BEIRUT // Syrian rebels fully captured a northern town near the Turkish border yesterday after weeks of heavy fighting, activists said.
The takeover of Harem, a town of 20,000 in northern Idlib province, was the latest in a string of recent rebel successes that include the capture of wide areas along the border with Turkey.
Most of those areas have been in northern Aleppo province, where anti-government forces have captured at least three large military bases.
The Britain-based Syrian Observatory for Human Rights said the rebels captured Harem in the early hours yesterday. Mohammed Kanaan, an Idlib-based activist, said the last post to be taken was the historic citadel, which overlooked the town. The army had turned the citadel into a military post.
"Harem is fully liberated now," Mr Kanaan said. He added that as the rebels pounded army posts and checkpoints in Harem, the troops withdrew to the citadel that later fell in the hands of rebels.
Rami Abdul Rahman, who heads to Observatory, said nearly 30 soldiers and pro-government gunmen surrendered late on Monday. He added that rebels set free all gunmen at the age of 16 or less and referred others to local tribunals.
"Harem was very important because it is one of the towns that was loyal to the regime," Mr Abdul Rahman said by telephone about the town that is more than a kilometre from the Turkish border.
Israel, meanwhile, yesterday voiced doubt about the accuracy of Syrian activists' reports that chemical weapons had been used against rebels fighting to topple Syria's president Bashar Al Assad. "We have seen reports from the opposition. It is not the first time. The opposition has an interest in drawing in international military intervention," the vice prime minister Moshe Yaalon said on Army Radio. "As things stand now, we do not have any confirmation or proof that (chemical weapons) have already been used, but we are definitely following events with concern," he said. The Observatory gathered activist accounts on Sunday of what they said was a poison gas attack in the city of Homs. The reports are difficult to verify, as the government restricts media access in Syria.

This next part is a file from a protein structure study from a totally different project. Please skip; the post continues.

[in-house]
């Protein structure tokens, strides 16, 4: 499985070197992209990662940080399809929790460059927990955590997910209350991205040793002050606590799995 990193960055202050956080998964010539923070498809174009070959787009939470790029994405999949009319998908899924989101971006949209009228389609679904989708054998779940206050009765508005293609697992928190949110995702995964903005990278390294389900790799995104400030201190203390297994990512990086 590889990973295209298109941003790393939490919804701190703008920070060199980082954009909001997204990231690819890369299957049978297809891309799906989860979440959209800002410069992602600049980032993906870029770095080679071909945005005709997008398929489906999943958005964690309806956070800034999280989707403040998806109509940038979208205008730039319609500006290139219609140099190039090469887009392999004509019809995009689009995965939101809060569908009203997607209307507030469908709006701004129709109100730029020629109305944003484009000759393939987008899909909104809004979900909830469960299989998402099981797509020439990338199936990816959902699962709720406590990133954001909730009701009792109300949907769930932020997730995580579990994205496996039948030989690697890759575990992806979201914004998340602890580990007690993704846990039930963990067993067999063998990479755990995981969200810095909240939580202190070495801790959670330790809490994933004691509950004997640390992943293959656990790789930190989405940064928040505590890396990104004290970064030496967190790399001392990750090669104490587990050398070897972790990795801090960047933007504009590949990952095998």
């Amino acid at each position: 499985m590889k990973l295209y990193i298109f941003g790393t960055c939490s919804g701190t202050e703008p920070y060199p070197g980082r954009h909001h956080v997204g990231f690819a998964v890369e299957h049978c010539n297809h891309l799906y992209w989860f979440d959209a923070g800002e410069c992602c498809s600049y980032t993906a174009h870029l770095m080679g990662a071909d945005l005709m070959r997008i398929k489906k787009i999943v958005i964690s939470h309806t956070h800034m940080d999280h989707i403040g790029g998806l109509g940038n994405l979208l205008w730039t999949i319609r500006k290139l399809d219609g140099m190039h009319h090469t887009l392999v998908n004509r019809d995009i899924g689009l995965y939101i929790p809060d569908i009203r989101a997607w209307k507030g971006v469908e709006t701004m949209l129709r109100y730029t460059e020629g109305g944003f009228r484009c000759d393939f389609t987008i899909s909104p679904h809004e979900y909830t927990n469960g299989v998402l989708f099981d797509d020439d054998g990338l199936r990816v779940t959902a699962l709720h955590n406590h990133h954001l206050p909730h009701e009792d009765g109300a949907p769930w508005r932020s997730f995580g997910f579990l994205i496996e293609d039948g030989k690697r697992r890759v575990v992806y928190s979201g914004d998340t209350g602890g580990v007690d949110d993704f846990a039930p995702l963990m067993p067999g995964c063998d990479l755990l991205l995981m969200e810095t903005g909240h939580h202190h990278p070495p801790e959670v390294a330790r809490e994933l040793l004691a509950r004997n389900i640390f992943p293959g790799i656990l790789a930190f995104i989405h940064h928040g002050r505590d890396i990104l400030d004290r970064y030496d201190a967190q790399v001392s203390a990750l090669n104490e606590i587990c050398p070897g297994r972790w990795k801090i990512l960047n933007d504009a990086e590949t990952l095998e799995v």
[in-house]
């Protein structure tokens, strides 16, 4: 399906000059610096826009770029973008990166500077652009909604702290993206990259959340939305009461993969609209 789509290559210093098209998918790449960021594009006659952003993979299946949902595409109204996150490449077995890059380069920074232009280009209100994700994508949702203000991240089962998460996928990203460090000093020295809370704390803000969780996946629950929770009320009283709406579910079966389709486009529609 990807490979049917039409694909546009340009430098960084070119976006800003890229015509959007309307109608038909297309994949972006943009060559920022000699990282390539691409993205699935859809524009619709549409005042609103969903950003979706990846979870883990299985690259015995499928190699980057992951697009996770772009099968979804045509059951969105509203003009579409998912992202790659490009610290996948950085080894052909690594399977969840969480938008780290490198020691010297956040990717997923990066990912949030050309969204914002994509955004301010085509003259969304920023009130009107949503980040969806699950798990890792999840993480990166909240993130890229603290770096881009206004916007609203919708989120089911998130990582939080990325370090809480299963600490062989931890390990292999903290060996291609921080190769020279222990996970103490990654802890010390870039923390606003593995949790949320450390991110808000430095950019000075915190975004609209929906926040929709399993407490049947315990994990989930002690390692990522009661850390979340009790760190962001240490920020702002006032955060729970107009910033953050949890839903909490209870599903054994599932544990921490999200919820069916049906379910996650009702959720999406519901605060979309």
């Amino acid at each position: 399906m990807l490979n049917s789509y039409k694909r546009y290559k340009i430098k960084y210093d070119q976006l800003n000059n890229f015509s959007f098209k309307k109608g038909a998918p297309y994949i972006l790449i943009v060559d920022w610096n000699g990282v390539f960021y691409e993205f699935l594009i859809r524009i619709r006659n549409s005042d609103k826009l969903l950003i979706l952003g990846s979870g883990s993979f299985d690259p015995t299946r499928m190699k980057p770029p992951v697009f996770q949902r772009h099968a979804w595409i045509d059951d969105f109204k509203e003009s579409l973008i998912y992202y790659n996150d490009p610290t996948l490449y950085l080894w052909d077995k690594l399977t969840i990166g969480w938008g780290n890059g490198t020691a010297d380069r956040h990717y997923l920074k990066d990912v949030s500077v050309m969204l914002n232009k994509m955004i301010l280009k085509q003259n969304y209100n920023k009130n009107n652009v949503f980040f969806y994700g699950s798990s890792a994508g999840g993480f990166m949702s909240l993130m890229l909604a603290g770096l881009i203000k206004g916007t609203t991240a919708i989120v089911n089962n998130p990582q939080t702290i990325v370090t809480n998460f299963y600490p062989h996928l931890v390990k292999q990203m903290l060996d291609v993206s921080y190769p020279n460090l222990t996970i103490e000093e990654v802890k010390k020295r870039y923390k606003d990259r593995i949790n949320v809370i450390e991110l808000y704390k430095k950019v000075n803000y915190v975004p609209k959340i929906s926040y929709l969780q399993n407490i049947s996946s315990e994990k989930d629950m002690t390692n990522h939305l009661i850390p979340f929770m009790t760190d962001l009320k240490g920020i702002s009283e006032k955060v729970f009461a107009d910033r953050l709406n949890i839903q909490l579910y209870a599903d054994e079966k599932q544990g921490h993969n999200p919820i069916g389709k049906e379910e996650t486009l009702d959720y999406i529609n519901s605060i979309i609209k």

Also yesterday, the international peace envoy Lakhdar Brahimi met with internal opposition groups as he pushed a new initiative to end Syria's conflict. Mr Brahimi, the UN-Arab League's special envoy to Syria, held talks at his Damascus hotel with a delegation of six people led by Hassan Abdel Azim, the head of the National Coordination Committee for Democratic Change (NCCDC), an opposition group tolerated by the regime. NCCDC chief Hassan Abdel Azim said after the talks that Mr Brahimi would stay in Syria until Sunday "to try to implement an international consensus to end the crisis". In Aleppo province, which neighbors Idlib, local activist Mohammed Saeed said rebels attacked a military base in the town of Mannagh near the border with Turkey. He said it is one of four air bases in the province.
Regime forces have been using helicopters to carry supplies to besieged areas and to attack rebel positions.
The regime has had increasing difficulty sending supplies by land to Aleppo province after rebels captured in October the strategic town Maaret Al Numan. The town is on the highway that links Damascus with Aleppo, Syria's largest city and commercial center and a major battleground in the civil war since July.
"Airplanes and helicopters are the only way to send supplies since the Free Syrian Army controls the land," Saeed said. He added that rebels are also laying a siege to Aleppo's international airport known as Nairab and threatening to shoot down military or civilians planes using it.
In the Damascus suburb of Jaramana, opposition gunmen ambushed the head of military intelligence in the area and seriously wounded him. He later died of his wounds, the Observatory said.
* Reporting by Associated Press, Reuters and Agence France-Presse